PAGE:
Lionhead Goldfish are the cornerstone of the Fancy Goldfish community, beautiful with their dorsal-less configuration, yet peaceful in a community aquarium.
But with their strict tank requirements, Lionhead Goldfish are not as beginner-friendly as most other Goldfish varieties.
So, this guide will break down what’s involved in Lionhead Goldfish care. It will cover the fish’s appearance, size, diet, behavior, tank mates, breeding, and more.
Lionhead Goldfish are descendants of the Asian Carp that were first developed in China a long time ago. Over the years, they have gained plenty of attention from aquarists, becoming a staple pet in the global fishkeeping community with their unique qualities and ability to thrive in different settings.
If there’s one thing that has endeared these species to fish lovers around the world, it is their simple care requirements and captivating look.
Lionhead Goldfish is simply captivating. Even then, they are no longer found in their natural habitats in China, and many species you will purchase from the local markets are captive bred in Asia and other regions around the world.
In the aquarium community, Lionhead Goldfish are recognized as beautiful members of the Cyprinidae family, with the scientific name Carassius auratus.
|Behavior & Temperament||Peaceful|
|Compatibility||Other peaceful fish|
|Food and Diet||Omnivores|
|Tank Setup||Tropical Freshwater|
|Tank Size (Minimum)||20 Gallons|
Mature Lionheads fish will live up to 15 years in confined settings. But just like any fish, this will depend on the actual environmental conditions and the fish’s diet in captivity.
A beautiful Goldfish deserves an almost perfect environment to thrive. And that’s exactly what should guide you when setting up a Lionhead Goldfish’s habitat.
You can maintain your fish in perfect shape by providing the right diet, high-quality water, and the best possible tank conditions.
Lionhead Goldfish are not your ordinary Goldfish variety, and this will be evident from the first time you introduce them to a home aquarium. If you will be seeing them for the first time, you may be glued to their beautiful egg-shaped bodies the whole day. But it doesn’t end there.
This neat-looking little member of the Cyprinidae family has no dorsal fin, but will still balance their bodies in tank water using other means.
Its name alone reminisces an ancient Chinese story that revolves around the Goldfish community. Apparently, in ancient Chinese, many people kept Lionhead Goldfish with the sole aim of creating the cap on these fish’s head, sometimes called the “wen” in Chinese.
The general idea was to copy the Chinese lion dog, a significant ornament that’s special in Chinese architecture. And that’s the origin of the fish’s lionhead given name.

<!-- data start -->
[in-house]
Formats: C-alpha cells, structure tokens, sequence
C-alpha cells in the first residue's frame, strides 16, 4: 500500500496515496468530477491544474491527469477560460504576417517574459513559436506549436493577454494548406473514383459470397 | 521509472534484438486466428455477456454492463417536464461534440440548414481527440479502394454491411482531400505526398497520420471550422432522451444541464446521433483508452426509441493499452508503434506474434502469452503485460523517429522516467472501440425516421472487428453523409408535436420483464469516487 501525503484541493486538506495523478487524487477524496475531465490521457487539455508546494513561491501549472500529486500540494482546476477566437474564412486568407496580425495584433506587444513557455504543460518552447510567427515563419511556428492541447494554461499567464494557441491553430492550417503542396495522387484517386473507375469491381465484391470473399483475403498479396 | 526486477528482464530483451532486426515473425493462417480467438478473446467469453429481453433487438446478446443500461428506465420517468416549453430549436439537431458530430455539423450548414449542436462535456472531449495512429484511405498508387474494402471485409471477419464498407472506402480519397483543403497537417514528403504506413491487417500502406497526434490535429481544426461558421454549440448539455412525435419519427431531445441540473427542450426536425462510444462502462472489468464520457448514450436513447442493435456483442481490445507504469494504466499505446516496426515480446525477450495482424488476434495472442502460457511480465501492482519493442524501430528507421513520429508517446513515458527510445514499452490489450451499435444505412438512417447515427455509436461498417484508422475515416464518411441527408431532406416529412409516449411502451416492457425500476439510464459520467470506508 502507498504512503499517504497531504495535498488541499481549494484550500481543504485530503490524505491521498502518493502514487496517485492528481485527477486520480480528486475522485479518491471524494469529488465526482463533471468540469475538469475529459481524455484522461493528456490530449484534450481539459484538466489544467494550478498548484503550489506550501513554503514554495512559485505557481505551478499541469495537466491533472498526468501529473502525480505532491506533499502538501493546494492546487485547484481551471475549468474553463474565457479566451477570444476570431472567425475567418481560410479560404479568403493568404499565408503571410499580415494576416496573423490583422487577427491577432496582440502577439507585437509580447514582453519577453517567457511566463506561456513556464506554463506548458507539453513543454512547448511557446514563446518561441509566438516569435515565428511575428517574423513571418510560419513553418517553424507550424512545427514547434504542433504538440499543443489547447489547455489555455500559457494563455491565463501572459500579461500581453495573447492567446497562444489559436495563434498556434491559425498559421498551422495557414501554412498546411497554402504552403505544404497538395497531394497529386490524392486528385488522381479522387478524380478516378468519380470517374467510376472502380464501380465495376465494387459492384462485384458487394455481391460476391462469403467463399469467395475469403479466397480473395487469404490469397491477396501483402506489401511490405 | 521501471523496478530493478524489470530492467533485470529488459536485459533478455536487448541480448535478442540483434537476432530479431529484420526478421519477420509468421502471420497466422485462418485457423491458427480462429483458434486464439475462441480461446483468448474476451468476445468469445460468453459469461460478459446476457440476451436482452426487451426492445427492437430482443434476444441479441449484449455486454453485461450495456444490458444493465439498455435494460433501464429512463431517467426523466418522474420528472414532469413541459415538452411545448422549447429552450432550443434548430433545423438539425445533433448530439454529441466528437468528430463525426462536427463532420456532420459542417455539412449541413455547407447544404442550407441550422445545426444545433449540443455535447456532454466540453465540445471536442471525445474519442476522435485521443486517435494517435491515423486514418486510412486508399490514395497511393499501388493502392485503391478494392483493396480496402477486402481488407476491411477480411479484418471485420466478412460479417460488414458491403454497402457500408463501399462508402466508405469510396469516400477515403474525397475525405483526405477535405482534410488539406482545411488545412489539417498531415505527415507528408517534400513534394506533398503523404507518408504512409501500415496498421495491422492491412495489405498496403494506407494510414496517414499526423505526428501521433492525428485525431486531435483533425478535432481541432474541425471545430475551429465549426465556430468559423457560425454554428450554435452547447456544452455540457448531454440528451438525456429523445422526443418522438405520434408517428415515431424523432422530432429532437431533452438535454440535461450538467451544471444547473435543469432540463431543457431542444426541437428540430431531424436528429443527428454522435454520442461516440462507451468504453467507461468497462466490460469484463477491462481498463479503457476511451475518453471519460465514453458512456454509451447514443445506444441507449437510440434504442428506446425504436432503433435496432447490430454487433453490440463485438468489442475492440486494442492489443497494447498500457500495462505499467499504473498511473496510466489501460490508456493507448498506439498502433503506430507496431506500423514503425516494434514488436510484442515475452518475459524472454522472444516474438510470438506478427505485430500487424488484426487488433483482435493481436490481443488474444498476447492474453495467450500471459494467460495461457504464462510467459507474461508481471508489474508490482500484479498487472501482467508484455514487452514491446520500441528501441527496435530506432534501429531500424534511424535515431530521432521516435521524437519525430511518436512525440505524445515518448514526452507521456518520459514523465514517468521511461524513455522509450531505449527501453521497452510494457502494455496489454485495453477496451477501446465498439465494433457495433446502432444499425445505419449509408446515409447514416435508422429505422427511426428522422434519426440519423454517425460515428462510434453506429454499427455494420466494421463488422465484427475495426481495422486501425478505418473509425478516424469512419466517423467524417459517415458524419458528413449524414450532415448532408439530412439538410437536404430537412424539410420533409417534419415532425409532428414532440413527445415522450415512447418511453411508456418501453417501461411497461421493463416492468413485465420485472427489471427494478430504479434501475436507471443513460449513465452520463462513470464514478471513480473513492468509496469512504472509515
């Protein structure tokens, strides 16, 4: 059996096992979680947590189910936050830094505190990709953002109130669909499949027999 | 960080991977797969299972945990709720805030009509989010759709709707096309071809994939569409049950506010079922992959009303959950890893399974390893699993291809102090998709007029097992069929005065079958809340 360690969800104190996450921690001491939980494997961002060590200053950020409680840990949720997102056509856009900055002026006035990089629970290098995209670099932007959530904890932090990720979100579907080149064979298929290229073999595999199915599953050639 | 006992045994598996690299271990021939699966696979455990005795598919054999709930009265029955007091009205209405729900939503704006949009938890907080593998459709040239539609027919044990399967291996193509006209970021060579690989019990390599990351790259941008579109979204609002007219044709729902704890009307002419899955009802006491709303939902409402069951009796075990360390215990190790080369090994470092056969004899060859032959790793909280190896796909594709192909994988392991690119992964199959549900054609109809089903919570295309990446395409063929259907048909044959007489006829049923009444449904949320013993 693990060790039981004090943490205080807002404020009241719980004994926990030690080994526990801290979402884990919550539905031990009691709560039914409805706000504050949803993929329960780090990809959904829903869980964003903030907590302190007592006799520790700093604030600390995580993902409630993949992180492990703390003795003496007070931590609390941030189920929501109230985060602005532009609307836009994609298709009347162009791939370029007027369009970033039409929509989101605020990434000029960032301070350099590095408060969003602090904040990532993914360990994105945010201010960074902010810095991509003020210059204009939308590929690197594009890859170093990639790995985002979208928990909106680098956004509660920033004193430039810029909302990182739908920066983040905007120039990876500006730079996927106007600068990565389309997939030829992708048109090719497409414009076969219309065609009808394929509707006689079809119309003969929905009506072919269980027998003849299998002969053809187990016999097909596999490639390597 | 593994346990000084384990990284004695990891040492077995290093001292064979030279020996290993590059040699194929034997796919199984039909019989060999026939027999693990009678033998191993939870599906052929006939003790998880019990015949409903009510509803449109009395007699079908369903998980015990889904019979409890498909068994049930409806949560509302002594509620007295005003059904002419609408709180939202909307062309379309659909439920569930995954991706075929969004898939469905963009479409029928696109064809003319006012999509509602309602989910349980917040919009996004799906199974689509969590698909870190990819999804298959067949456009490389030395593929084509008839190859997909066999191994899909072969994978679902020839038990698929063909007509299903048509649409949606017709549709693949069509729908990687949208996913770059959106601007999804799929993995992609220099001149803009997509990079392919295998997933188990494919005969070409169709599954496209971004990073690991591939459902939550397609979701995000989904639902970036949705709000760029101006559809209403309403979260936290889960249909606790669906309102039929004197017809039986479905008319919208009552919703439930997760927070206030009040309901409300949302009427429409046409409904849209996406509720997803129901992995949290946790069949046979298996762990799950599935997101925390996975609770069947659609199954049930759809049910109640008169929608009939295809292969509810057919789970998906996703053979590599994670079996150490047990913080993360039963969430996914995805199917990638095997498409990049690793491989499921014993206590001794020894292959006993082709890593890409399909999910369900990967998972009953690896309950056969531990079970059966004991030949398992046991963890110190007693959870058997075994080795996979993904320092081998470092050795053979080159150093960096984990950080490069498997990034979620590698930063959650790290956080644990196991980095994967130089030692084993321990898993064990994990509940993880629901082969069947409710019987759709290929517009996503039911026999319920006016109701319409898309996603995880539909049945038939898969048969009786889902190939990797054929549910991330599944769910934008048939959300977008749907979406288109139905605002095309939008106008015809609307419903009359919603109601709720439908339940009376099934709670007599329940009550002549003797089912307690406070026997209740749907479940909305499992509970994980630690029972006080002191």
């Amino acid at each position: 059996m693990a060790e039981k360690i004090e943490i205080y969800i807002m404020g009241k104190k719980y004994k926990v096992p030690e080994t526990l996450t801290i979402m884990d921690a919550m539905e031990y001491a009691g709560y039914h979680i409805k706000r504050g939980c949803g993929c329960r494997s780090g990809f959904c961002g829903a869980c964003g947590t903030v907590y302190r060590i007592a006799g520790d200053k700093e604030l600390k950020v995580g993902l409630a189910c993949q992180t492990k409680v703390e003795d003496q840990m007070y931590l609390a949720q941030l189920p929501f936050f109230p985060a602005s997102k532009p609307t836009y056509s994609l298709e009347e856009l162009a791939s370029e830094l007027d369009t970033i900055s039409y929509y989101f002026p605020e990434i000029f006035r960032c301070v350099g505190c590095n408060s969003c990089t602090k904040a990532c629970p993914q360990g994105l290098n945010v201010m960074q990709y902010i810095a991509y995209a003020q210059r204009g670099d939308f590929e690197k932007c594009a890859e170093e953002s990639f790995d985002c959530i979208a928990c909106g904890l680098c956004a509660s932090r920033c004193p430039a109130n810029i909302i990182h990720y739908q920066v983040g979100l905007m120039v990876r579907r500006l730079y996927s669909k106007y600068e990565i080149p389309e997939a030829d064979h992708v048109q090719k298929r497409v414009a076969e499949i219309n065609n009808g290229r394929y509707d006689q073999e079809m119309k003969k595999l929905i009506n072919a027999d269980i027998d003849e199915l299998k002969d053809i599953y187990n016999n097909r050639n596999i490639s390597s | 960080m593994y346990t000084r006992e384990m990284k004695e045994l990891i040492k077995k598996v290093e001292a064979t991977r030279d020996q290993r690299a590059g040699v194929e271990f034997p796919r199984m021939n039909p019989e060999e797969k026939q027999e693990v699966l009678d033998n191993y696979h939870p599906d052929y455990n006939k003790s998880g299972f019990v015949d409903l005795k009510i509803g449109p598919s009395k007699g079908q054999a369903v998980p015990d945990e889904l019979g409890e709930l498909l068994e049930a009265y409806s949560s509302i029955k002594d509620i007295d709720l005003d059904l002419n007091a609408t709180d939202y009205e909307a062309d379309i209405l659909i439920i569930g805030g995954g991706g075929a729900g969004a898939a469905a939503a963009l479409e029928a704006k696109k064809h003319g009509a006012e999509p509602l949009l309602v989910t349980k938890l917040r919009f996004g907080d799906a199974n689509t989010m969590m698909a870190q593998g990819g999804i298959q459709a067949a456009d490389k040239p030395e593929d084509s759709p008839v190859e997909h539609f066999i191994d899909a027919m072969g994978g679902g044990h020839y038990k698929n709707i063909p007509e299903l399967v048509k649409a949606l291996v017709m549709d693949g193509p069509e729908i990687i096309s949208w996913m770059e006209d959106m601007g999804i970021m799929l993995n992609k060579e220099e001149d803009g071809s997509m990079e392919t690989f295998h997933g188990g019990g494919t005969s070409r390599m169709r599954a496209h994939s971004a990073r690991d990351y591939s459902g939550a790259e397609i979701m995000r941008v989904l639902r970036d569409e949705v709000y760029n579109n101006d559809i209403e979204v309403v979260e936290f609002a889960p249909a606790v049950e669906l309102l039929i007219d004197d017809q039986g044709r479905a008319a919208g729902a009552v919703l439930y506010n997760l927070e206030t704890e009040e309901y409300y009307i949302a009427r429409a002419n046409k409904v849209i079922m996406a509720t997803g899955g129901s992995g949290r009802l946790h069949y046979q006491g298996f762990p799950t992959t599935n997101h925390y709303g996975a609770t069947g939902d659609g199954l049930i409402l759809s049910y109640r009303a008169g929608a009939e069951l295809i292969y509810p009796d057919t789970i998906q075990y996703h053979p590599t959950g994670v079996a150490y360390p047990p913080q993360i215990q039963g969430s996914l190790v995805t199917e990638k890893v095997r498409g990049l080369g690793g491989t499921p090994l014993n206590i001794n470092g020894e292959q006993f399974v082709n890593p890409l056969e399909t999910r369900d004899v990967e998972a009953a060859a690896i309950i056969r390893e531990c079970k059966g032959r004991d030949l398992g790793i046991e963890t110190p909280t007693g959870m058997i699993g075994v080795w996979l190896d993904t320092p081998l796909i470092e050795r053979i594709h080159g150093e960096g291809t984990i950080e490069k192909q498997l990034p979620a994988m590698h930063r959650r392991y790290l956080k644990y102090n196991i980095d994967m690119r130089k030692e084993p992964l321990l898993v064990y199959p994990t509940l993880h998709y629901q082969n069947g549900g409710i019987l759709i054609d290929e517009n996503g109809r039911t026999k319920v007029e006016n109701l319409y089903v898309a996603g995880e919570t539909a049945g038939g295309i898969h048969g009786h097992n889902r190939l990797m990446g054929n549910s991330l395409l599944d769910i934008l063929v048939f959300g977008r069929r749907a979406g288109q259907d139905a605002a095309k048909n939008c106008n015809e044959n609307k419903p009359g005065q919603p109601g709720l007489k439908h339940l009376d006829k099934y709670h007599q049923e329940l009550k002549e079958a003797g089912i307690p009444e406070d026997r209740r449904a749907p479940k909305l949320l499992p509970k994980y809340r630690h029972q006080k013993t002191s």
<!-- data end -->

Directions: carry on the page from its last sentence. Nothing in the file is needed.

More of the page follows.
If you were to see them in modern aquariums, you would instantly notice the elongated head growth or the hood. But, unless it has significantly extended to block the fish’s vision, this should never worry you.
Lionhead Goldfish’s smooth texture is often compared to raspberry, and these fish come in multiple color variations. Usually, you will see lionhead fish with blue, calico, and black shades, as well as a beautiful mix of red, orange, and white colors.
They are often confused with another popular Goldfish variety, Oranda Goldfish. However, the Lionhead’s dorsal-less configuration should help you know that you are dealing with a distinct type.
Lionhead Goldfish grow up to 5-8 inches in captivity. But the growth rate is largely influenced by the actual tank water conditions, diet, and tank mates.
If everything is maintained at the right levels, you may see your Lionhead Goldfish exceeding the standard size in captivity. So, it’s all in your hands.
Lionhead Goldfish Care
Many aquarists recognize Lionhead Goldfish as a peaceful fish species with simple care requirements in a confined setup.
Don’t expect them to be great swimmers, especially with the protruding “wen” sitting right on top of their heads, but they are just as active as many Goldfish varieties.
Also, Lionhead Goldfish have poor vision and may appear clumsy in captivity. Now, this should concern you because the beautiful Goldfish will need protection from sharp objects, the bullies of the aquatic world, and fast-moving fish.
Read on to understand other vital aspects of lionhead goldfish care;
The Lionhead Goldfish require at least a 20-gallon tank capacity to remain healthy and active in captivity.
But just like any other Fancy Goldfish, more is always better. Also, a 20-gallon tank capacity is only suitable for one fish in a small space.
Every newcomer will need an additional 10 gallons to keep every community member happy and active. In general, we strongly recommend a 50-gallon tank to accommodate multiple fish or the entire community at home.
You may want to copy the exact conditions for keeping a thriving Wild Carp population in terms of tank water parameters. And this means going with slightly warm water and a very specific temperature.
In summary, here’s what a Lionhead Goldfish needs to thrive in a home aquarium;
- Water Temperature: 65°F-75°F
- Water Hardness: 4-20 dKH
- pH Level: 6.5-7.5
Of course, these fish can tolerate slight temperature changes. But in some cases, you may need to invest in the right water heater to maintain the temperature within the recommended levels.
What to Put in Their Tank?
Unfortunately, the protruding wen exposes Lionhead Goldfish fish to permanent injuries and specific infections within the fishkeeping community. And that’s the only time you may question your ability to keep a thriving Lionhead community at home.
When setting up their tank, one of the first things you will want to pay attention to is safety. See, the head growth extends to cover the fish’s entire face in maturity, so they will always have trouble maintaining clear vision in captivity.
In the worst-case scenario, Lionhead Goldfish will stumble upon objects, putting them at risk of suffering from endless physical injuries. As such, you must avoid any sharp objects when designing the fish’s habitat.